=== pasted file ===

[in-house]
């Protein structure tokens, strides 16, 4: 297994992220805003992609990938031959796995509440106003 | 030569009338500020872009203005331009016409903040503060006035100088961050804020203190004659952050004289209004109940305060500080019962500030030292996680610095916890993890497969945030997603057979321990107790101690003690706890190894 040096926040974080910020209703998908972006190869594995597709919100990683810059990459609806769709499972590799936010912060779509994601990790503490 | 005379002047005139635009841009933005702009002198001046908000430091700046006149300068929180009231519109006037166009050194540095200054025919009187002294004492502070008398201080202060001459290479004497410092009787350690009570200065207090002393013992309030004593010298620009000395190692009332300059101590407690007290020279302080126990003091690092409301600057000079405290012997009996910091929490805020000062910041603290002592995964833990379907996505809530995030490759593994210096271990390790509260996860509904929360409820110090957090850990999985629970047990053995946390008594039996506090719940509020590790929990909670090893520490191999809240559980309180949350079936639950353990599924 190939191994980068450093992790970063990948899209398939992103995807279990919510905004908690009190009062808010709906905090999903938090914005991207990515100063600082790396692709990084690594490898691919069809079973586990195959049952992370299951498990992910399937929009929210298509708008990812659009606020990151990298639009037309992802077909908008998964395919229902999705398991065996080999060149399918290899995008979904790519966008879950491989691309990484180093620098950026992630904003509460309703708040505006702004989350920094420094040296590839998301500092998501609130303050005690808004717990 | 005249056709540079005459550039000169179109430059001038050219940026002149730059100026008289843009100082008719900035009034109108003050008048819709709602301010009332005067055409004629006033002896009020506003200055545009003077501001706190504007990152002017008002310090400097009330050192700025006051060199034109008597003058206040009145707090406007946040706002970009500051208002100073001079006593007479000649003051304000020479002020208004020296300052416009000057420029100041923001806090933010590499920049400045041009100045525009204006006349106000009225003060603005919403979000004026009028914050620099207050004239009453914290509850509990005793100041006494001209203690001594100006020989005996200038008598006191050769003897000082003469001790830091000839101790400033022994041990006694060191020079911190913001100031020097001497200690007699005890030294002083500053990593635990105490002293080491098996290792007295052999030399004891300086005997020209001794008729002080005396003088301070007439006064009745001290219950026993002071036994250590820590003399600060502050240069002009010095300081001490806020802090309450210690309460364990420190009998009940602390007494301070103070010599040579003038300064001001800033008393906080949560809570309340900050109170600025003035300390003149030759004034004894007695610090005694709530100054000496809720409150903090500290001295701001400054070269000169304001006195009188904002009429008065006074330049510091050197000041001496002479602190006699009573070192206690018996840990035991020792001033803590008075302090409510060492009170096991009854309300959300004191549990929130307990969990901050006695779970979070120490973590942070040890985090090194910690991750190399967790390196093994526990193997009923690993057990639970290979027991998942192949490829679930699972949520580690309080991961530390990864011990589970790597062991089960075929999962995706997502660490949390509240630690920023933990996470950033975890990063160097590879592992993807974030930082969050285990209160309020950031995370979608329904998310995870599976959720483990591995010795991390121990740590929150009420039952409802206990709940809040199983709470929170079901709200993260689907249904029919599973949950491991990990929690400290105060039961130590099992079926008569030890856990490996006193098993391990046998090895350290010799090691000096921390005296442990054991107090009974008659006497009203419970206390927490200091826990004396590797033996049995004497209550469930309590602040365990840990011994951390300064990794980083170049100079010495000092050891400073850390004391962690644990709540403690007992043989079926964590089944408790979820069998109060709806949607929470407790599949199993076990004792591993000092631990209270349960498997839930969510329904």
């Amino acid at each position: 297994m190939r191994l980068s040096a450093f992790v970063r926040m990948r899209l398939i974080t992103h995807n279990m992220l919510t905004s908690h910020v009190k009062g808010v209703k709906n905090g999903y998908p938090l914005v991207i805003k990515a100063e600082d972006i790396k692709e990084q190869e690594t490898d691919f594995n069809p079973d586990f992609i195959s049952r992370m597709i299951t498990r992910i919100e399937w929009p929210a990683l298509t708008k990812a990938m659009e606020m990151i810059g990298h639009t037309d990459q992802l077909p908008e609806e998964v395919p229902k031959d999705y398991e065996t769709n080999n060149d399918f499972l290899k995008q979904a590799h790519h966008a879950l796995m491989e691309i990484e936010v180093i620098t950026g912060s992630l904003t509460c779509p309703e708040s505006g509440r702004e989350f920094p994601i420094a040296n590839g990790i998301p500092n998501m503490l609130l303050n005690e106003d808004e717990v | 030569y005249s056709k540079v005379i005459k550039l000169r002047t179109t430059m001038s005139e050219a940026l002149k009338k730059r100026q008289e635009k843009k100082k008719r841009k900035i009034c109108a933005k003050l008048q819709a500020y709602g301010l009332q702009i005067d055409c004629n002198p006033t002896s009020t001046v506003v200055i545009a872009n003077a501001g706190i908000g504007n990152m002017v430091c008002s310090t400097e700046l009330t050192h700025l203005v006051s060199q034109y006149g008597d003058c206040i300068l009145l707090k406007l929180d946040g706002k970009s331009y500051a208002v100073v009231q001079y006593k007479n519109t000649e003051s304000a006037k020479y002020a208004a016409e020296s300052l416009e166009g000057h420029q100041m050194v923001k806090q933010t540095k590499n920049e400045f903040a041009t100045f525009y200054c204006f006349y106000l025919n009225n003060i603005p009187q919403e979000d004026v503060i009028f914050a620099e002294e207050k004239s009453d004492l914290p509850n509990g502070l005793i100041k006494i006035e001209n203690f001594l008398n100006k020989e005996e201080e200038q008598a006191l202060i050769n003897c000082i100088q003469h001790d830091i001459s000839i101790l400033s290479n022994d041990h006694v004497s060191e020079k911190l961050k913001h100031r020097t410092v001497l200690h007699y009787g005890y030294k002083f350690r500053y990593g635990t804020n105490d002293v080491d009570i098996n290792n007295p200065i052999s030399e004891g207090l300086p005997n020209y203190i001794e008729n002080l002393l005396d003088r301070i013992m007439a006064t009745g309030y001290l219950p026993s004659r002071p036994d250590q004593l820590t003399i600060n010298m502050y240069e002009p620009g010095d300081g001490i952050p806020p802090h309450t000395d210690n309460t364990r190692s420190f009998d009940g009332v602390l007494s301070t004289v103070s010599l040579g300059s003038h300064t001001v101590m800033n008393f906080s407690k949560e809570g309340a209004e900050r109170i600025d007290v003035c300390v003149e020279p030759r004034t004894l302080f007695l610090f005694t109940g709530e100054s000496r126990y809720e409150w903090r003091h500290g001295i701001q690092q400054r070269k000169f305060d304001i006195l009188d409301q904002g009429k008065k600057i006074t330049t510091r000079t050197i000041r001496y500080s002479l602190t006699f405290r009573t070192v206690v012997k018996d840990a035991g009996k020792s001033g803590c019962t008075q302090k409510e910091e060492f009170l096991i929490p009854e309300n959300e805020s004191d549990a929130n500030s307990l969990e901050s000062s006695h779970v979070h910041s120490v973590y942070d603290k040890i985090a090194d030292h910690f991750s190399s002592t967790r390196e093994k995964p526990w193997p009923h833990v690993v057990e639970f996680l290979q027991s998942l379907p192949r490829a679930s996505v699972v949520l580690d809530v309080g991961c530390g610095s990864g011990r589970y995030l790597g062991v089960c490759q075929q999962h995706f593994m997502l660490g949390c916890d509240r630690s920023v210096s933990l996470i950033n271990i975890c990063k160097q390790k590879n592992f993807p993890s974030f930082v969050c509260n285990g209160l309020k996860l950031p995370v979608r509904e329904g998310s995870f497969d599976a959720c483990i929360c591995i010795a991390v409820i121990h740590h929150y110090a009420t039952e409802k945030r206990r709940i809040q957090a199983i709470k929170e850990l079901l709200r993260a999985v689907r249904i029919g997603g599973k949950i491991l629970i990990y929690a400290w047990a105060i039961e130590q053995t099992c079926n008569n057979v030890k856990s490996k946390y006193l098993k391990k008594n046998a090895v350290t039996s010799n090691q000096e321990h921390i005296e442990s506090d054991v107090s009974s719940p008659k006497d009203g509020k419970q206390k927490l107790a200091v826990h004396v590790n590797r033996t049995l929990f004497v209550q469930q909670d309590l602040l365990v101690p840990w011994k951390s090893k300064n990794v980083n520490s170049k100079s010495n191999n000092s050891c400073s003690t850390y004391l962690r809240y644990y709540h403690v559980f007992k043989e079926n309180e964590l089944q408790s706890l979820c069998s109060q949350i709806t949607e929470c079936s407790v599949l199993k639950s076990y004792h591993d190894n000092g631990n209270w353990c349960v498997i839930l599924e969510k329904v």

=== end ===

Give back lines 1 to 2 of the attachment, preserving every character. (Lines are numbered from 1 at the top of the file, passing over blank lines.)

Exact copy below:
[in-house]
């Protein structure tokens, strides 16, 4: 297994992220805003992609990938031959796995509440106003 | 030569009338500020872009203005331009016409903040503060006035100088961050804020203190004659952050004289209004109940305060500080019962500030030292996680610095916890993890497969945030997603057979321990107790101690003690706890190894 040096926040974080910020209703998908972006190869594995597709919100990683810059990459609806769709499972590799936010912060779509994601990790503490 | 005379002047005139635009841009933005702009002198001046908000430091700046006149300068929180009231519109006037166009050194540095200054025919009187002294004492502070008398201080202060001459290479004497410092009787350690009570200065207090002393013992309030004593010298620009000395190692009332300059101590407690007290020279302080126990003091690092409301600057000079405290012997009996910091929490805020000062910041603290002592995964833990379907996505809530995030490759593994210096271990390790509260996860509904929360409820110090957090850990999985629970047990053995946390008594039996506090719940509020590790929990909670090893520490191999809240559980309180949350079936639950353990599924 190939191994980068450093992790970063990948899209398939992103995807279990919510905004908690009190009062808010709906905090999903938090914005991207990515100063600082790396692709990084690594490898691919069809079973586990195959049952992370299951498990992910399937929009929210298509708008990812659009606020990151990298639009037309992802077909908008998964395919229902999705398991065996080999060149399918290899995008979904790519966008879950491989691309990484180093620098950026992630904003509460309703708040505006702004989350920094420094040296590839998301500092998501609130303050005690808004717990 | 005249056709540079005459550039000169179109430059001038050219940026002149730059100026008289843009100082008719900035009034109108003050008048819709709602301010009332005067055409004629006033002896009020506003200055545009003077501001706190504007990152002017008002310090400097009330050192700025006051060199034109008597003058206040009145707090406007946040706002970009500051208002100073001079006593007479000649003051304000020479002020208004020296300052416009000057420029100041923001806090933010590499920049400045041009100045525009204006006349106000009225003060603005919403979000004026009028914050620099207050004239009453914290509850509990005793100041006494001209203690001594100006020989005996200038008598006191050769003897000082003469001790830091000839101790400033022994041990006694060191020079911190913001100031020097001497200690007699005890030294002083500053990593635990105490002293080491098996290792007295052999030399004891300086005997020209001794008729002080005396003088301070007439006064009745001290219950026993002071036994250590820590003399600060502050240069002009010095300081001490806020802090309450210690309460364990420190009998009940602390007494301070103070010599040579003038300064001001800033008393906080949560809570309340900050109170600025003035300390003149030759004034004894007695610090005694709530100054000496809720409150903090500290001295701001400054070269000169304001006195009188904002009429008065006074330049510091050197000041001496002479602190006699009573070192206690018996840990035991020792001033803590008075302090409510060492009170096991009854309300959300004191549990929130307990969990901050006695779970979070120490973590942070040890985090090194910690991750190399967790390196093994526990193997009923690993057990639970290979027991998942192949490829679930699972949520580690309080991961530390990864011990589970790597062991089960075929999962995706997502660490949390509240630690920023933990996470950033975890990063160097590879592992993807974030930082969050285990209160309020950031995370979608329904998310995870599976959720483990591995010795991390121990740590929150009420039952409802206990709940809040199983709470929170079901709200993260689907249904029919599973949950491991990990929690400290105060039961130590099992079926008569030890856990490996006193098993391990046998090895350290010799090691000096921390005296442990054991107090009974008659006497009203419970206390927490200091826990004396590797033996049995004497209550469930309590602040365990840990011994951390300064990794980083170049100079010495000092050891400073850390004391962690644990709540403690007992043989079926964590089944408790979820069998109060709806949607929470407790599949199993076990004792591993000092631990209270349960498997839930969510329904």